With their high energy density, light weight and deep charge cycles, Lithium ion batteries are a mainstay of modern portable electronic devices. Because of the new demands of powering electric cars and using large-scale batteries for load levelling in local power networks the improvement of battery storage is a research growth area where advances in performance are constantly sought.
Now for the first time electron paramagnetic resonance (EPR) spectroscopy can be used to image the redox processes occurring on the actual surface of electrodes in real time while the battery performs charging and discharging cycles (in operando).
EPR or electron spin resonance (ESR) spectroscopy is a well-known spectroscopic technique used to study the microwave excited spins of unpaired electrons in a strong magnetic field.1 Similar in principle to nuclear magnetic resonance (NMR), EPR is particularly useful for studying systems involving metal complexes or organic radicals where unpaired electrons are present.
By taking EPR a step further into imaging, analogous to magnetic resonance imaging (MRI), a powerful technique has been provided to the field of electrochemistry for characterizing the formation and disappearance of radical oxygen species during the redox cycling of a battery.
EPR spectra were recorded under ambient conditions using a Bruker ELEXSYS E580 spectrometer with the microwave compatible electrochemical cell kept under closed circuit during acquisition. The enhanced speed and precision of Pulse-EPR data acquisition with Flexline resonators provided a platform where EPR imaging (EPRI) was possible with an adequate micrometric resolution.
EPRI now offers opportunities to study a new generation of high-capacity electrode materials and could eventually enable electron-density visualization in a similar way to the visualization of atoms with scanning electron microscopy (SEM) which has been used recently to examine lithium electrodes in operando alongside conventional EPR. 2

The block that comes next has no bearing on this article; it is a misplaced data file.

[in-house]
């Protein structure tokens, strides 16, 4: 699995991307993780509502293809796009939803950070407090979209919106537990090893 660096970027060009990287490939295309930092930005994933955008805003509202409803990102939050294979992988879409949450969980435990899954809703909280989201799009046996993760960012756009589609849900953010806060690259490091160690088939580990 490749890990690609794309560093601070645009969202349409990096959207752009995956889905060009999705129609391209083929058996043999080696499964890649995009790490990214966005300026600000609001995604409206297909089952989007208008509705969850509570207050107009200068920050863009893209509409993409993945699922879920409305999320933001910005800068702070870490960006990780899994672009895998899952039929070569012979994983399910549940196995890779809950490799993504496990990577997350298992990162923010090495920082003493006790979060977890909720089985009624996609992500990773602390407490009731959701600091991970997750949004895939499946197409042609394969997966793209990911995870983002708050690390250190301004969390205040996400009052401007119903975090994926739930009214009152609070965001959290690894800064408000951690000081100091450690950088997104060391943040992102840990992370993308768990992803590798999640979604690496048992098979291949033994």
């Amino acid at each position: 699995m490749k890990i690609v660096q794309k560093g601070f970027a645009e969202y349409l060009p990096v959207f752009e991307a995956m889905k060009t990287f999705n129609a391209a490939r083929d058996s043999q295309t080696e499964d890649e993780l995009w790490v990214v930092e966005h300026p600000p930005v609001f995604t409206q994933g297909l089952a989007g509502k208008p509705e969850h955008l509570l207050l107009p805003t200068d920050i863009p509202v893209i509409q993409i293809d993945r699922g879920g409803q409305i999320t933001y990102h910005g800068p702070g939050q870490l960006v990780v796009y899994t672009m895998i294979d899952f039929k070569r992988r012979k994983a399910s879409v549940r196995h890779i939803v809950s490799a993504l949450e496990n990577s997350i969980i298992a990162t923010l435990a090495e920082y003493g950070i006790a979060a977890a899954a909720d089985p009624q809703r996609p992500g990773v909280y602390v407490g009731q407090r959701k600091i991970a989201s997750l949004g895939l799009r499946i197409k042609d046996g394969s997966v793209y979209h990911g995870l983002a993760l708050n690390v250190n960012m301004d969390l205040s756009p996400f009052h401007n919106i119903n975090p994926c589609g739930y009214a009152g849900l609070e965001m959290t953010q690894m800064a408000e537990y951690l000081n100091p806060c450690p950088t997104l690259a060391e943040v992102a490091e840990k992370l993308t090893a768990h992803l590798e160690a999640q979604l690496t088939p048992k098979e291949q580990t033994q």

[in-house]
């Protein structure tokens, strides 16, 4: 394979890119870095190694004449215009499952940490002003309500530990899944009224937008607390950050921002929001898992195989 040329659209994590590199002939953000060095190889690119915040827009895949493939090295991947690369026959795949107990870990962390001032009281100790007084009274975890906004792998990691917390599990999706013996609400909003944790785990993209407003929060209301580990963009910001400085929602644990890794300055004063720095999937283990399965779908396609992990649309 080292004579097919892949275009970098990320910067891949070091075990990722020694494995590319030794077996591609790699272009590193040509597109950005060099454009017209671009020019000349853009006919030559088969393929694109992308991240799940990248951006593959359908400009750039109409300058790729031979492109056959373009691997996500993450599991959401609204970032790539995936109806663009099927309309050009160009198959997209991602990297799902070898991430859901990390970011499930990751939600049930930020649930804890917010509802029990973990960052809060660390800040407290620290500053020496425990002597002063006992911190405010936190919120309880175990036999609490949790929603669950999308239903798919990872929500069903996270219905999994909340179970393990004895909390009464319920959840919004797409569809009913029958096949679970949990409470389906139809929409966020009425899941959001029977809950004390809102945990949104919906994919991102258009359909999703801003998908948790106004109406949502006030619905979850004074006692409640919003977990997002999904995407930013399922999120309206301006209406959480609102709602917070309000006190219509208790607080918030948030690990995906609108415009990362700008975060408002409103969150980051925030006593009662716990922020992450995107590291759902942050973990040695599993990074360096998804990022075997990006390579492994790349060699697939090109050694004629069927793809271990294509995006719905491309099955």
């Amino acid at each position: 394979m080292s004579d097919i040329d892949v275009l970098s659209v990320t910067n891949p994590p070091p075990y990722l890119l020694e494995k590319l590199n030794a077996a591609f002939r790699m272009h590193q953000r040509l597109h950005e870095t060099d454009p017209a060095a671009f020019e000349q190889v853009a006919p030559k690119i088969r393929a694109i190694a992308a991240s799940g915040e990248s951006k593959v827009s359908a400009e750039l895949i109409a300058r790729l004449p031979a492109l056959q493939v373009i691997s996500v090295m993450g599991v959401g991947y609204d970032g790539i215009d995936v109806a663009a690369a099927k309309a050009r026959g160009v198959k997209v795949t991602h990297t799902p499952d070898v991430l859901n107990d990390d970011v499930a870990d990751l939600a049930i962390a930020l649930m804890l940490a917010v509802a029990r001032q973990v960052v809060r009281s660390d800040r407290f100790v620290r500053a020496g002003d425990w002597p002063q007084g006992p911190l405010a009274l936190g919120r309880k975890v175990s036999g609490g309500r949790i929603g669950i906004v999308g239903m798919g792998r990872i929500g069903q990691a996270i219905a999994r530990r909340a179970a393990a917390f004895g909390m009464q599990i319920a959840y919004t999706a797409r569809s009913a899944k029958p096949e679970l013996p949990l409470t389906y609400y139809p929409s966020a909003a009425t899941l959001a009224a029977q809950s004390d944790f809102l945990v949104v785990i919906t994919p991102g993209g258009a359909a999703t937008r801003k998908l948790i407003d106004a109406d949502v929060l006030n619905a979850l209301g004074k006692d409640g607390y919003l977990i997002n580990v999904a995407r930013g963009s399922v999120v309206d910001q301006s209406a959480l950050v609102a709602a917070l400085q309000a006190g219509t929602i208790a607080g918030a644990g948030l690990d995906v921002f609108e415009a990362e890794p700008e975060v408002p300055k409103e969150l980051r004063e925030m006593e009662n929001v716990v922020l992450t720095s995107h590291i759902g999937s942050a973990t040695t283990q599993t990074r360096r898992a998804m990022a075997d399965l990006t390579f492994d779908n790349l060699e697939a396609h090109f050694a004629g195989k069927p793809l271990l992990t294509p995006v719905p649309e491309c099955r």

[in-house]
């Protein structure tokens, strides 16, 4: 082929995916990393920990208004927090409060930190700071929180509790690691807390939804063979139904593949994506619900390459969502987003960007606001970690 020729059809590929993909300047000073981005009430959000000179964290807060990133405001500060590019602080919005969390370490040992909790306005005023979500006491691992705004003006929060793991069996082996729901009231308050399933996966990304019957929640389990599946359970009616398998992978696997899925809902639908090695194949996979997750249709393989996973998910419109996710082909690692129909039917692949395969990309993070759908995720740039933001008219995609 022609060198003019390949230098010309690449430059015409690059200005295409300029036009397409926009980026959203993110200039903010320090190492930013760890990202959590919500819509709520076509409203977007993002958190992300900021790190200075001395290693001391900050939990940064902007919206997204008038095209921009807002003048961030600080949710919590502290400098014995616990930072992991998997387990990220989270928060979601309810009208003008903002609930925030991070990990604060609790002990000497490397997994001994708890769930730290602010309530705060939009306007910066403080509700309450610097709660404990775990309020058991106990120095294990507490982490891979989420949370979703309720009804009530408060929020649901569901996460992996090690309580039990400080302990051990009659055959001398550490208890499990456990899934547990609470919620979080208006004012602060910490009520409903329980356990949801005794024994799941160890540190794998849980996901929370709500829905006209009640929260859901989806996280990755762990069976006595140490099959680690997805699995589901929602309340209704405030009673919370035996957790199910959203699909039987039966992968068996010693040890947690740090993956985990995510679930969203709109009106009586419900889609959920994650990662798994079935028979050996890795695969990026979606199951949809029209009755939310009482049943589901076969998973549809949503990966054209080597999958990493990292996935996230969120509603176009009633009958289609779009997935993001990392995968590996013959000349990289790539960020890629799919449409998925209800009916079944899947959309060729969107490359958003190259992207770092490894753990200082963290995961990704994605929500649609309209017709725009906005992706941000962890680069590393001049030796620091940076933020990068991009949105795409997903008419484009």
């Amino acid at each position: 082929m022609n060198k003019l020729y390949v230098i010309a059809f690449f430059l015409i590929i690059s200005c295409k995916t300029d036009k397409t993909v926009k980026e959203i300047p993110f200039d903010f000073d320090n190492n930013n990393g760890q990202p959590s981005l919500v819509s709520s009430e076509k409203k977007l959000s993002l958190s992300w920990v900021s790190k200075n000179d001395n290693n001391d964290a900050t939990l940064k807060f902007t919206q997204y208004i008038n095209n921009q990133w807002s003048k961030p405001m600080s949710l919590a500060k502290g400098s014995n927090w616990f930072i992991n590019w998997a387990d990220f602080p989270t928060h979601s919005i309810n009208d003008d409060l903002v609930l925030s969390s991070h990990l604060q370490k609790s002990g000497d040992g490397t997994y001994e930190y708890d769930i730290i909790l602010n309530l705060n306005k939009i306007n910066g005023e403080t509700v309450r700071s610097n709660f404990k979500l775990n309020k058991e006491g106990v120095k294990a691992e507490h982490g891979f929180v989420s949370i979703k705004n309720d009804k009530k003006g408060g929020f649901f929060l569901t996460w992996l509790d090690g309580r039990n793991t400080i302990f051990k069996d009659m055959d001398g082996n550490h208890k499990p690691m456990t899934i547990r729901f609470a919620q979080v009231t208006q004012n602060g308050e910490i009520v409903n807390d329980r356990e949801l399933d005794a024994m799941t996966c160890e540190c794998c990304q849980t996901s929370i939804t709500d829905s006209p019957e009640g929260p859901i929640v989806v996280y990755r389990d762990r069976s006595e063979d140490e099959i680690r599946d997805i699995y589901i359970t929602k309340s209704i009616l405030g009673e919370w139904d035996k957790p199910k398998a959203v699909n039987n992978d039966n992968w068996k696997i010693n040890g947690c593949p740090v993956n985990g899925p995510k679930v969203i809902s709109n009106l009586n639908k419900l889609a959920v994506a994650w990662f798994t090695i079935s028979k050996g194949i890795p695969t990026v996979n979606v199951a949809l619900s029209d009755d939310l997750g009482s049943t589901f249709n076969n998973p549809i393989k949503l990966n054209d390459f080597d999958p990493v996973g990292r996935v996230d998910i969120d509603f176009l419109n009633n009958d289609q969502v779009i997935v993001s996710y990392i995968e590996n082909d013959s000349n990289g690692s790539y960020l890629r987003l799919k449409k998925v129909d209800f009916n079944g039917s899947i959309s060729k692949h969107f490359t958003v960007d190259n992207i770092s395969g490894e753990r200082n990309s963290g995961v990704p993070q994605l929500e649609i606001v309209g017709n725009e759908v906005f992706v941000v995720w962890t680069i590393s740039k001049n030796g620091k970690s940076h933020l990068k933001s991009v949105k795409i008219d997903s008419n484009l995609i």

The innovative EPR imaging operando spectroscopy research outlined in a recent Nature paper3 examined a Li-ion electrochemical cell that used a Li2Ru.0.75Sn0.25O3, high-capacity Li-rich layered oxide, as a positive electrode.
The in operando EPR signals of Ru5+ and paramagnetic oxygen species showed excellent evidence for the reversible formation of superoxo/peroxo(O2)n- ions, which confer a high capacity on the system. In addition the plating/stripping of Li at the negative electrode and zones of nucleation and growth of Ru5+/oxygen species at the positive electrode were visualized with micrometric resolution using EPRI.
In situ EPRI is still evolving and so far lacks extremely high resolution but two routes are being pursued to increase both sensitivity and resolution, which are: (1) a drastic increase in the gradient strength up to 1Tcm-1; or (2) use of an EPR micro-resonator with a higher B1 ﬁeld, which will require specially designed micro-batteries for experiments.
The new field of EPRI will allow a multitude of exciting experiments to investigate the kinetics of redox species in new batteries as a function of current rates, potentials, resting times, electrolytes or temperatures and this will promote the development of new highly efficient battery designs.